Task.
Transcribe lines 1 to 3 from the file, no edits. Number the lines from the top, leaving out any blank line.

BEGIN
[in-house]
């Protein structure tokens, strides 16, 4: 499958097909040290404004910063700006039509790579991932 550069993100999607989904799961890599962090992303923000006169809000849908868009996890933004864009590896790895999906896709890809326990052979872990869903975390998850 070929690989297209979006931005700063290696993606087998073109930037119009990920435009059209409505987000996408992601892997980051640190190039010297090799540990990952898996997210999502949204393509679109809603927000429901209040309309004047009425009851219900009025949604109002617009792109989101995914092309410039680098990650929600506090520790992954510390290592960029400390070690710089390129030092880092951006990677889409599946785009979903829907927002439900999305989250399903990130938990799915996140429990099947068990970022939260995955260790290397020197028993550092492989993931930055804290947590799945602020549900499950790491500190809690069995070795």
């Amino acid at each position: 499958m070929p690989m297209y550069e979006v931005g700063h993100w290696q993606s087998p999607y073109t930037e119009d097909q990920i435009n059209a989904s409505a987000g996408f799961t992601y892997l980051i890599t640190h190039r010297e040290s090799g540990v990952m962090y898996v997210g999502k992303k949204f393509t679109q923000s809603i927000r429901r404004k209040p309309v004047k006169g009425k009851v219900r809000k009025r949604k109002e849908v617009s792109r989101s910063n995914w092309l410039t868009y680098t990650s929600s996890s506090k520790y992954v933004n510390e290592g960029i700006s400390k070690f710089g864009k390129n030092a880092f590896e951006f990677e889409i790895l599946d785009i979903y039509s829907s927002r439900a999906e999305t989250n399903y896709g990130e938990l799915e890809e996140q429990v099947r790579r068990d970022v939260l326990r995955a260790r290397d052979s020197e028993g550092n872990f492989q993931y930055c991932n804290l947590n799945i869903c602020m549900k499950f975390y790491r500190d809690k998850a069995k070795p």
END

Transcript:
[in-house]
């Protein structure tokens, strides 16, 4: 499958097909040290404004910063700006039509790579991932 550069993100999607989904799961890599962090992303923000006169809000849908868009996890933004864009590896790895999906896709890809326990052979872990869903975390998850 070929690989297209979006931005700063290696993606087998073109930037119009990920435009059209409505987000996408992601892997980051640190190039010297090799540990990952898996997210999502949204393509679109809603927000429901209040309309004047009425009851219900009025949604109002617009792109989101995914092309410039680098990650929600506090520790992954510390290592960029400390070690710089390129030092880092951006990677889409599946785009979903829907927002439900999305989250399903990130938990799915996140429990099947068990970022939260995955260790290397020197028993550092492989993931930055804290947590799945602020549900499950790491500190809690069995070795």
């Amino acid at each position: 499958m070929p690989m297209y550069e979006v931005g700063h993100w290696q993606s087998p999607y073109t930037e119009d097909q990920i435009n059209a989904s409505a987000g996408f799961t992601y892997l980051i890599t640190h190039r010297e040290s090799g540990v990952m962090y898996v997210g999502k992303k949204f393509t679109q923000s809603i927000r429901r404004k209040p309309v004047k006169g009425k009851v219900r809000k009025r949604k109002e849908v617009s792109r989101s910063n995914w092309l410039t868009y680098t990650s929600s996890s506090k520790y992954v933004n510390e290592g960029i700006s400390k070690f710089g864009k390129n030092a880092f590896e951006f990677e889409i790895l599946d785009i979903y039509s829907s927002r439900a999906e999305t989250n399903y896709g990130e938990l799915e890809e996140q429990v099947r790579r068990d970022v939260l326990r995955a260790r290397d052979s020197e028993g550092n872990f492989q993931y930055c991932n804290l947590n799945i869903c602020m549900k499950f975390y790491r500190d809690k998850a069995k070795p």